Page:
Sun Storage 7410 space calculator

The Sun Storage 7410 is our expandable storage appliance that can be hooked up to anywhere from one and twelve JBODs with 24 1TB disks. With all those disks we provide the several different options for how to arrange them into your storage pool: double-parity RAID-Z, wide-strip double-parity RAID-Z, mirror, striped, and single-parity RAID-Z with narrow stripes. Each of these options has a different mix of availability, performance, and capacity that are described both in the UI and in the installation documentation. With the wide array of supported configurations, it can be hard to know how much usable space each will support.

To address this, I wrote a python script that presents a hypothetical hardware configuration to an appliance and reports back the available options. We use the logic on the appliance itself to ensure that the results are completely accurate as the same algorithms would be applied as when then the physical pallet of hardware shows up. This, of course, requires you to have an appliance available to query — fortunately, you can run a virtual instance of the appliance on your laptop.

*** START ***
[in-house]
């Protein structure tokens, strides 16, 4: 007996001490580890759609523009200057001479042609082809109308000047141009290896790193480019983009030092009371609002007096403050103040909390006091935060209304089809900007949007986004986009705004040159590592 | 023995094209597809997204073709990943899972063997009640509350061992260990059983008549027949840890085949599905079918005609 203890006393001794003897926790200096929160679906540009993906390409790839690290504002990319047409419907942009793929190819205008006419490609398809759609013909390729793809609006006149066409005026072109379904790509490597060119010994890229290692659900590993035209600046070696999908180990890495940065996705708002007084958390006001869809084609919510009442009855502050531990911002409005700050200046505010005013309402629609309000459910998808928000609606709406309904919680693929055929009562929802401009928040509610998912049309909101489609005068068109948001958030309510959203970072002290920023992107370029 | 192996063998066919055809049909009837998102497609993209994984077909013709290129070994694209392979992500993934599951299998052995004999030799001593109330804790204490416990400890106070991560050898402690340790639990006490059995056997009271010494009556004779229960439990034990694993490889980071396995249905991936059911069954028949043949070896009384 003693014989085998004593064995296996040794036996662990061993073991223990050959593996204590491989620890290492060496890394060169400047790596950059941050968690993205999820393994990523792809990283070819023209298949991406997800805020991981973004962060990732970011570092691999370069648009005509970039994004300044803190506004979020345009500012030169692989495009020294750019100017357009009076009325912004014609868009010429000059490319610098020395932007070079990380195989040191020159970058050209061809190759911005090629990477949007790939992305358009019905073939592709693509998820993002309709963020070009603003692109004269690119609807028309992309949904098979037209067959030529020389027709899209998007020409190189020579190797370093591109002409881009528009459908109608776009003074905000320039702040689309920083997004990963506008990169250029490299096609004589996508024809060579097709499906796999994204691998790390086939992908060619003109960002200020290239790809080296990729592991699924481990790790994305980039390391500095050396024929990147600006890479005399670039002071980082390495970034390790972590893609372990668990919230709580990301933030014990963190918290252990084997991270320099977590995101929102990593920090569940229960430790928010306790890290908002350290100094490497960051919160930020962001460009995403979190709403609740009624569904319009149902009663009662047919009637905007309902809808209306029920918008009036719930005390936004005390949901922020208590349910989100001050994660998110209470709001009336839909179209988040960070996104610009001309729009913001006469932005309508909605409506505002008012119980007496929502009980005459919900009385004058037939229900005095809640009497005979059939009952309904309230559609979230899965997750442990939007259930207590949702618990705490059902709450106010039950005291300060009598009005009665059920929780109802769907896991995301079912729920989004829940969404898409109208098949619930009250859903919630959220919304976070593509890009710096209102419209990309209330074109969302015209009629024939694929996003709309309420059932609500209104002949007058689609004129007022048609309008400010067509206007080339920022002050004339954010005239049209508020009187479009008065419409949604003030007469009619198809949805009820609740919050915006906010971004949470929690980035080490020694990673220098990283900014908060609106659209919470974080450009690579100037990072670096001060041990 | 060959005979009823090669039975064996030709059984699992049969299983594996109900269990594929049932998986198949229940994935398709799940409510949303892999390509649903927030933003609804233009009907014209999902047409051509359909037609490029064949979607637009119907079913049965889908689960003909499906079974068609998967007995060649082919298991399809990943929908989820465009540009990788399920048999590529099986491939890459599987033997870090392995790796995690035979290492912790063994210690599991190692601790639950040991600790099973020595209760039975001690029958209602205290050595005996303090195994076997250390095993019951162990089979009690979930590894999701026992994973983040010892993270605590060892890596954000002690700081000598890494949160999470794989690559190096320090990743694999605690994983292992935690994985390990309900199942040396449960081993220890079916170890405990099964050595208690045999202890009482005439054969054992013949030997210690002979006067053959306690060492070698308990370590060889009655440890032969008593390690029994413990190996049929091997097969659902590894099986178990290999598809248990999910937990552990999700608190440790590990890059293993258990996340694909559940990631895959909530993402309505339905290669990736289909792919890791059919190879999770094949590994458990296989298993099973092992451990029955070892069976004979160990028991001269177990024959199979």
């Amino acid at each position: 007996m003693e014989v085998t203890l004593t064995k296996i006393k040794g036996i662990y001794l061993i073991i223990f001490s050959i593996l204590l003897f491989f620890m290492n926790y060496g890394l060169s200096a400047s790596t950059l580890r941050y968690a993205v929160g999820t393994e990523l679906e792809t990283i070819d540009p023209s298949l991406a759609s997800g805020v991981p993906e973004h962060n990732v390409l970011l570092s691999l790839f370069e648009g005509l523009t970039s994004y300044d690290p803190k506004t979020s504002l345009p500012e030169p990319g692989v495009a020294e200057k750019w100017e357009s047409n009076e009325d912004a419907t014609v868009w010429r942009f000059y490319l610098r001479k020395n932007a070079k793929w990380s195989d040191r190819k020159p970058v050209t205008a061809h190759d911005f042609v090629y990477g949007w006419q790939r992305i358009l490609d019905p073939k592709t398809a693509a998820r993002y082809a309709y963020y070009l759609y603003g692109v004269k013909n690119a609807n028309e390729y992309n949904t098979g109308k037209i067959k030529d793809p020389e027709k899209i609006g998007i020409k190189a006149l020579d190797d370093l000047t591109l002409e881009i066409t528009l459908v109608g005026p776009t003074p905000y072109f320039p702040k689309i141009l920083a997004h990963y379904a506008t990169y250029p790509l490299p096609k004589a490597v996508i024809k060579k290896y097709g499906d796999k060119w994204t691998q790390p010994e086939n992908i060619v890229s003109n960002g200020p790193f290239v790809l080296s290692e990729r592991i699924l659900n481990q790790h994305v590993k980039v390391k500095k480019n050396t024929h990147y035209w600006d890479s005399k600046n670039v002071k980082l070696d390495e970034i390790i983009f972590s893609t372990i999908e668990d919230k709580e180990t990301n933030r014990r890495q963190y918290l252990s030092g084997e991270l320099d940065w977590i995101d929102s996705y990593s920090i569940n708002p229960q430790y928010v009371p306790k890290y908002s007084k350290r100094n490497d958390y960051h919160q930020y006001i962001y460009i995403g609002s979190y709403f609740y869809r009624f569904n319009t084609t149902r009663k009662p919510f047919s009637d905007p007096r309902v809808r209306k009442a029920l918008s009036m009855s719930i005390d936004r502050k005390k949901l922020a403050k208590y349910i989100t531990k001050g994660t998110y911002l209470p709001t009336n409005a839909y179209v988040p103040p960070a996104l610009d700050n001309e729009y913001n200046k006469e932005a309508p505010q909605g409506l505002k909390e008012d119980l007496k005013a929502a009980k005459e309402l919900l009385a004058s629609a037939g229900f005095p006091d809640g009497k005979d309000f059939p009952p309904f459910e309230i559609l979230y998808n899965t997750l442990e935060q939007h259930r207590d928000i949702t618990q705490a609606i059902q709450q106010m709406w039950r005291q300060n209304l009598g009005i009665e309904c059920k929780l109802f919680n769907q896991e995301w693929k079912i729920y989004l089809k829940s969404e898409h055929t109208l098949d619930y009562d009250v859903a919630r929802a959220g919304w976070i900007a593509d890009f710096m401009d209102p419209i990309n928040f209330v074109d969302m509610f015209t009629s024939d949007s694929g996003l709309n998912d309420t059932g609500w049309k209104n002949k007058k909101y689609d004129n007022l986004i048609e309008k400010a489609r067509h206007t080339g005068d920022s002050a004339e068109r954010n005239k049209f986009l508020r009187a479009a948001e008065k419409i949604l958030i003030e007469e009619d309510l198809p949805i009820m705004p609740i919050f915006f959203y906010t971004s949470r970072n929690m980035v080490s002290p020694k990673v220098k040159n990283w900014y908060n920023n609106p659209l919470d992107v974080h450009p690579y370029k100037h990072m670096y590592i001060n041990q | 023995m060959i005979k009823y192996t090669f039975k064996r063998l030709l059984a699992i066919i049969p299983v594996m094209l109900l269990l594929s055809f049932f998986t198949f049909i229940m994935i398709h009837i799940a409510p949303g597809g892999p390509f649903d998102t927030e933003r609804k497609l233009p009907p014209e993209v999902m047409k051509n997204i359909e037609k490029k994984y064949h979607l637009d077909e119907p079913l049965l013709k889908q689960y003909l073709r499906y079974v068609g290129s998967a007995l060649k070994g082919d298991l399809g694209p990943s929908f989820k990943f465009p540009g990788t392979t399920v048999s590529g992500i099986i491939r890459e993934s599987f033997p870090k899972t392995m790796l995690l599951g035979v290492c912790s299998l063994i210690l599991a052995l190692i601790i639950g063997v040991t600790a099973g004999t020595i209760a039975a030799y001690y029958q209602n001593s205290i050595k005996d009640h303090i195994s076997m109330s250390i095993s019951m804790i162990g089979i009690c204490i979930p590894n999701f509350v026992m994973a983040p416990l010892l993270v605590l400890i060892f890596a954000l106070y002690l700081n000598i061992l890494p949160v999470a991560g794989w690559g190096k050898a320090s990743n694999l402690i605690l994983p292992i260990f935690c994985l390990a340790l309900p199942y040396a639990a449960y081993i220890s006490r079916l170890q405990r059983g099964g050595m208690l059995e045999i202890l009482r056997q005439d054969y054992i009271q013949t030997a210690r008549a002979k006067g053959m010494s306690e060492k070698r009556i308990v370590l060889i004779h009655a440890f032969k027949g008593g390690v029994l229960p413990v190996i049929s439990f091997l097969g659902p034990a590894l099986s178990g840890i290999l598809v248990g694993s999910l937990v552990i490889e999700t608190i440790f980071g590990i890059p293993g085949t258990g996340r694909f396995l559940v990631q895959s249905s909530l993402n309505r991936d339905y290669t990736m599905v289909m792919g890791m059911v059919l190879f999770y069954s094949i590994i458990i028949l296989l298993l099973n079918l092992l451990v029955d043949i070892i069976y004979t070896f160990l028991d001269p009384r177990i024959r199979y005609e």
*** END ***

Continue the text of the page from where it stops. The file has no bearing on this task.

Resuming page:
You can download the sizecalc.py here; you’ll need python installed on the system where you run it. Note that the script uses XML-RPC to interact with the appliance, and consequently it relies on unstable interfaces that are subject to change. Others are welcome to interact with the appliance at the XML-RPC layer, but note that it’s unstable and unsupported. If you’re interested in scripting the appliance, take a look at Bryan’s recent post. Feel free to post comments here if you have questions, but there’s no support for the script, implied, explicit, unofficial or otherwise.